Center of Attention

During high school I attended a weekly church class that was held informally in a family’s home. It was a group of about 15 kids, one girl was pregnant, a few kids were into drugs, and the rest were as “normal” as teenagers can be. While I dreaded going, usually it was OK due to the informality. I would speak when asked a question and was always interested in what others thought.

One week the leader (a priest) announced that class would be in the church along with some other class groups. About 40 of us were standing around in a circle and the priest chose me for a demonstration. He asked me to hold a wooden chair out in front of my body as long as I could. I performed the task and he timed me.

Next, I was to repeat the task and everyone was to cheer me on. “Come on Kevin,” “You can do it” they shouted. I was very uncomfortable being yelled at and being the center of all this attention. I was grateful when my arms gave out and could let the chair rest back on the ground.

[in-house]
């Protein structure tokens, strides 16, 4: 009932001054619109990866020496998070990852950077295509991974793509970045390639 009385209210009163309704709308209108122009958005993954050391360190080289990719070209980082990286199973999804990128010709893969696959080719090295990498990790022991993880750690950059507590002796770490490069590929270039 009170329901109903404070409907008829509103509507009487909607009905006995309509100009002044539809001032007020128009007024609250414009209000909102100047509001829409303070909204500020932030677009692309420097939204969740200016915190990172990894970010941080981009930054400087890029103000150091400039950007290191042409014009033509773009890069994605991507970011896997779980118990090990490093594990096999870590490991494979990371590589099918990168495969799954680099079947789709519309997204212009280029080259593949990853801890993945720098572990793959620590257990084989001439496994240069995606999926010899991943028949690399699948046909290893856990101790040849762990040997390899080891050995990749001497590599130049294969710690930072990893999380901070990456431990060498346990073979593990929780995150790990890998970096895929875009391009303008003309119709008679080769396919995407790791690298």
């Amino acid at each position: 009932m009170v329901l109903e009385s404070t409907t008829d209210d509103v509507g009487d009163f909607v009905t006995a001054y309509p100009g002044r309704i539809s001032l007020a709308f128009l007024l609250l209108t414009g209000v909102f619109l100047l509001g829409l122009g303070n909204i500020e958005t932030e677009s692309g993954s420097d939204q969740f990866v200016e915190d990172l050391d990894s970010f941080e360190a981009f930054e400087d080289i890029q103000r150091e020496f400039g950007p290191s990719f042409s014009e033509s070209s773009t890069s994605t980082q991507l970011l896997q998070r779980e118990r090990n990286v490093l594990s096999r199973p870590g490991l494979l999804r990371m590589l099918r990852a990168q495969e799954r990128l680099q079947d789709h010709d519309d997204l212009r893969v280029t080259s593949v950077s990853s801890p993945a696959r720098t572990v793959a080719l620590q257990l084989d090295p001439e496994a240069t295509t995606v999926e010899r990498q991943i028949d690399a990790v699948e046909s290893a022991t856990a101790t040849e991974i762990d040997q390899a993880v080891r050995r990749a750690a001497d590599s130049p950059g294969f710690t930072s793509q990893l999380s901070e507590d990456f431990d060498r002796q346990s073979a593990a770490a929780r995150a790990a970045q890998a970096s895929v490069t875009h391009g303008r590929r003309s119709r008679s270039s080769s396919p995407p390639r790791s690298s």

The priest looked at his watch and seemed puzzled. He stammered some words like “The time is shorter, it is suppose to be longer….”. He did not know what to say. I did not know what to do. The demonstration was ruined. The rest is a blur.

It seems the point of his demonstration was to show how teamwork, encouragement, and supporting others could really help accomplish a task. I was suppose to hold the chair longer when people were cheering me on — much longer. Instead, I could not wait to let the chair drop and be free of all this unwanted attention.


 

I have reflected on this moment many times over the years. Obviously the priest assumed that everyone needed the same kind of encouragement and cheering on. He did not recognize that people have different natures. Looking back, I would say that for a sensitive person, mine was a normal reaction. The kids were not cheering me on because they wanted to help me; they did so because they were told to. No one asked me how I would like to be helped. No one even asked me if I wanted to do the demonstration.

Perhaps the chair would have seemed lighter had these been true friends wanting to help me in a meaningful task. Perhaps a more sensitive group would have asked me if I wanted to do the demonstration and what kind of cheering on would be best for me.

When true appreciation and support are present, I am more open to both giving and receiving and even enjoy being the center of attention.

This true story demonstrates the principle that You are not like everyone else.

Kevin